The 80’s are back according to latest clothing trends, and it appears that’s true for bikes at the TT too.
This year the Isle of Man TT has a very different feel, but most of that is not down to the Centenary banners all over the course and the paddock, but because of the wide variety of different styles of bikes.
There’s 80’s bikes in abundance, including a rare treat of three mates on immaculate slab-sided 1100s, plus plenty of other stuff like mint Suzuki GS1100s, RG’s, Gpz900s, you name it, there’s loads of mint examples here.
But it’s not just the 80’s which have made their comeback at the TT, there’s loads of classic bikes here too, all down to thousands of people making their TT comeback for the centenary, after a long break away.
And sites like Honda’s collection of bikes from its Motegi Collection Hall in Japan parked up in a hotel conservatory are a sight that will stay with me forever, and it’s touches like that which make the place feel even more special than usual.
The Mountain course is something that has caused controversy on the Island, as it’s closed roads over the 13-mile section from Ramsey hairpin to the Creg for the whole two weeks. But as a TT fan it’s absolutely brilliant.
When do you ever get the opportunity to ring a bike’s neck and use both sides of the roads unless your name’s McGuiness or Anstey, so to get the chance every day is simply stunning.
Though I must admit it takes a few miles before you completely trust in the organisers, and trust yourself to pile in to a corner on the wrong side of the road with the Hornet’s peg buried in the ground, sorry Honda!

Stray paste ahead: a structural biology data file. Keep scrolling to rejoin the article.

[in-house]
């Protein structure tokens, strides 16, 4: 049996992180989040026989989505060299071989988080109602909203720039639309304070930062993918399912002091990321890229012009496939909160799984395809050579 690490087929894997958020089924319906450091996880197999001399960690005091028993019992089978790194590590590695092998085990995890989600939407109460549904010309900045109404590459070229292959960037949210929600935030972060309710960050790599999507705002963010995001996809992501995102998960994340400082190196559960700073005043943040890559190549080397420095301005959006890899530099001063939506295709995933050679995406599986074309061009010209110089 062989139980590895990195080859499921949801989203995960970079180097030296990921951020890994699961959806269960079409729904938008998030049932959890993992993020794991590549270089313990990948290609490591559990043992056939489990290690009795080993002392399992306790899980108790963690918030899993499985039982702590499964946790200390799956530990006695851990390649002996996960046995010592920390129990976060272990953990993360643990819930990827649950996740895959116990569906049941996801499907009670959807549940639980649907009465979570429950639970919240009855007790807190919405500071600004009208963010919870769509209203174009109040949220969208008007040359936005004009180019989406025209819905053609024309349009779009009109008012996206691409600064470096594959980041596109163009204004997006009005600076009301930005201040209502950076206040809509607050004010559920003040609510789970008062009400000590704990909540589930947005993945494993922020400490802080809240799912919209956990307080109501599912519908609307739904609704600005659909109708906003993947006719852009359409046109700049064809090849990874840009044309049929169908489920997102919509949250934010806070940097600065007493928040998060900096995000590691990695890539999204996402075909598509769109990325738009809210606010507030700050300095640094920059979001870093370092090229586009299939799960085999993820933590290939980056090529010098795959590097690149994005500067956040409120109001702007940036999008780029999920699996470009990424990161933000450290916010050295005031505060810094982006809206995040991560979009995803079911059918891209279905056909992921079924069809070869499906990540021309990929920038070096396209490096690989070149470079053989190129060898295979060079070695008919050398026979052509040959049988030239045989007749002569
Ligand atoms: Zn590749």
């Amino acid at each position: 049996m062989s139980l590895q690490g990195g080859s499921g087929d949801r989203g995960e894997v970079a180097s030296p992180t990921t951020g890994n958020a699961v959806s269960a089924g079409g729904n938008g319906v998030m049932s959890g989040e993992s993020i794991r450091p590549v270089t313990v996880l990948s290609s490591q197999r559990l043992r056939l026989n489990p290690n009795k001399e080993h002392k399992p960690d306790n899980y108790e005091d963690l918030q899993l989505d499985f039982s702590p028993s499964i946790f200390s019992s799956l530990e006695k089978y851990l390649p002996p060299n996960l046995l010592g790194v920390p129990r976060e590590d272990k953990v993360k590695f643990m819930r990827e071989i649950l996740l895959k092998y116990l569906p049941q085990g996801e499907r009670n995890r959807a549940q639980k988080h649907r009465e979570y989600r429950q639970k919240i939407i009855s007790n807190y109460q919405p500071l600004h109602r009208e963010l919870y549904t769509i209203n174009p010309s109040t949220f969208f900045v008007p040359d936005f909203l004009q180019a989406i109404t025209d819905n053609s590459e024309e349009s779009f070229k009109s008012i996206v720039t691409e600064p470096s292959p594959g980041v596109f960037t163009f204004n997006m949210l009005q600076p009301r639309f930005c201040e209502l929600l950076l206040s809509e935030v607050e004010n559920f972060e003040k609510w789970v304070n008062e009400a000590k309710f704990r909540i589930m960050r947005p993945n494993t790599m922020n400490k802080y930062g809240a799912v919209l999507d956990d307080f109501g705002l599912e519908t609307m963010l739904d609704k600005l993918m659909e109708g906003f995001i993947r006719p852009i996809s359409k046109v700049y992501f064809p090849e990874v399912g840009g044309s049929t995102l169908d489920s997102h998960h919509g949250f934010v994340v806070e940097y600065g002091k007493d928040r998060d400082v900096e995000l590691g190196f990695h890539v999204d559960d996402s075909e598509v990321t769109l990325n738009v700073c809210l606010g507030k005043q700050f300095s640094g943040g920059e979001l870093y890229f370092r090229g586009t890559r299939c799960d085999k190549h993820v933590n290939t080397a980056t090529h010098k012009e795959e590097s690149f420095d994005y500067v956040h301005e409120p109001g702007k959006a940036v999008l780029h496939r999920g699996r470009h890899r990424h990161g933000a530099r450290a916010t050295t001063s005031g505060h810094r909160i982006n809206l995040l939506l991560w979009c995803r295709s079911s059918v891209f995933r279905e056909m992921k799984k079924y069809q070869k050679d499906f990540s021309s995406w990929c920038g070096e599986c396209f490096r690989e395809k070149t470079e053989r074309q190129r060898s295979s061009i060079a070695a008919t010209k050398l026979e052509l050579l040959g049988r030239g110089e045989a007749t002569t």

Though I reported the Island felt a bit flat on Tuesday night, last night couldn’t have been more different. The TT on the Prom kicked off with Christian Pfeiffer and a host of the world’s best stunt riders showing you can do more than show off skids and wheelies down Douglas promenade.
And a lot of the atmosphere lacking on Tuesday was because the weather was rubbish and practice had been cancelled.
I watched John McGuinness’ new lap record with former WSB and former BSB champion Neil Hodgson who was having a joke with his mum about doing the TT, she told him she wouldn’t let him!
But watching it with Hodgson as the bikes rip past at 180mph, makes the amazing event even more stunning. This is a man who’s raced elbow to elbow with the best riders in the world, but has so much respect for the TT riders.
Coming up is more laps of the Island (if I can afford the extortionate petrol prices!), a big Honda press conference and more TT practice, so make sure you come back to read more ramblings tomorrow.